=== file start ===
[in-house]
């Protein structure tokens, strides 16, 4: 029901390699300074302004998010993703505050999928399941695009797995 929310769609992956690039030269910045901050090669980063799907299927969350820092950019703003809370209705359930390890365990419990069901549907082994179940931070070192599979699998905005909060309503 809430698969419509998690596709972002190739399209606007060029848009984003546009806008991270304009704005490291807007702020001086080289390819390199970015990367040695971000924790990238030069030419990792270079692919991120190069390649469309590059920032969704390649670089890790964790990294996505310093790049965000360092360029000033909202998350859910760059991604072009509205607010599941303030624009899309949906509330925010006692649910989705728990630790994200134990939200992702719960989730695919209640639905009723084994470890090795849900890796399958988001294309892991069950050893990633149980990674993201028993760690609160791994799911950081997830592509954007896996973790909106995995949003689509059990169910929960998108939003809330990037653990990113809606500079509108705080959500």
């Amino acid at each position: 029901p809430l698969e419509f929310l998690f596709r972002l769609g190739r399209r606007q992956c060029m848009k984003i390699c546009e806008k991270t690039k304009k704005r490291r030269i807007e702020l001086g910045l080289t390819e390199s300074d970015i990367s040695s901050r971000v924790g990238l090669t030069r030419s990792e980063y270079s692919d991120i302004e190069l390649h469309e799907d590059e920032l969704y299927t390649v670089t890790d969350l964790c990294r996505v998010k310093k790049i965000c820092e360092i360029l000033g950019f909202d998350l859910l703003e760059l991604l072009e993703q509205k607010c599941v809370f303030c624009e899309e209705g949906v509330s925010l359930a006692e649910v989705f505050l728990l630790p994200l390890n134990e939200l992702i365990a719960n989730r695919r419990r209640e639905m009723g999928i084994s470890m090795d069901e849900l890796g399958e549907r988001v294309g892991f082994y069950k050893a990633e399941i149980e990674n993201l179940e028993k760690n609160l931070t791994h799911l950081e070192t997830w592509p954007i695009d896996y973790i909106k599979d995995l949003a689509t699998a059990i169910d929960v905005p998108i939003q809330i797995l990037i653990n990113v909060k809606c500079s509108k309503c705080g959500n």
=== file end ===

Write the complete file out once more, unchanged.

[in-house]
């Protein structure tokens, strides 16, 4: 029901390699300074302004998010993703505050999928399941695009797995 929310769609992956690039030269910045901050090669980063799907299927969350820092950019703003809370209705359930390890365990419990069901549907082994179940931070070192599979699998905005909060309503 809430698969419509998690596709972002190739399209606007060029848009984003546009806008991270304009704005490291807007702020001086080289390819390199970015990367040695971000924790990238030069030419990792270079692919991120190069390649469309590059920032969704390649670089890790964790990294996505310093790049965000360092360029000033909202998350859910760059991604072009509205607010599941303030624009899309949906509330925010006692649910989705728990630790994200134990939200992702719960989730695919209640639905009723084994470890090795849900890796399958988001294309892991069950050893990633149980990674993201028993760690609160791994799911950081997830592509954007896996973790909106995995949003689509059990169910929960998108939003809330990037653990990113809606500079509108705080959500």
């Amino acid at each position: 029901p809430l698969e419509f929310l998690f596709r972002l769609g190739r399209r606007q992956c060029m848009k984003i390699c546009e806008k991270t690039k304009k704005r490291r030269i807007e702020l001086g910045l080289t390819e390199s300074d970015i990367s040695s901050r971000v924790g990238l090669t030069r030419s990792e980063y270079s692919d991120i302004e190069l390649h469309e799907d590059e920032l969704y299927t390649v670089t890790d969350l964790c990294r996505v998010k310093k790049i965000c820092e360092i360029l000033g950019f909202d998350l859910l703003e760059l991604l072009e993703q509205k607010c599941v809370f303030c624009e899309e209705g949906v509330s925010l359930a006692e649910v989705f505050l728990l630790p994200l390890n134990e939200l992702i365990a719960n989730r695919r419990r209640e639905m009723g999928i084994s470890m090795d069901e849900l890796g399958e549907r988001v294309g892991f082994y069950k050893a990633e399941i149980e990674n993201l179940e028993k760690n609160l931070t791994h799911l950081e070192t997830w592509p954007i695009d896996y973790i909106k599979d995995l949003a689509t699998a059990i169910d929960v905005p998108i939003q809330i797995l990037i653990n990113v909060k809606c500079s509108k309503c705080g959500n």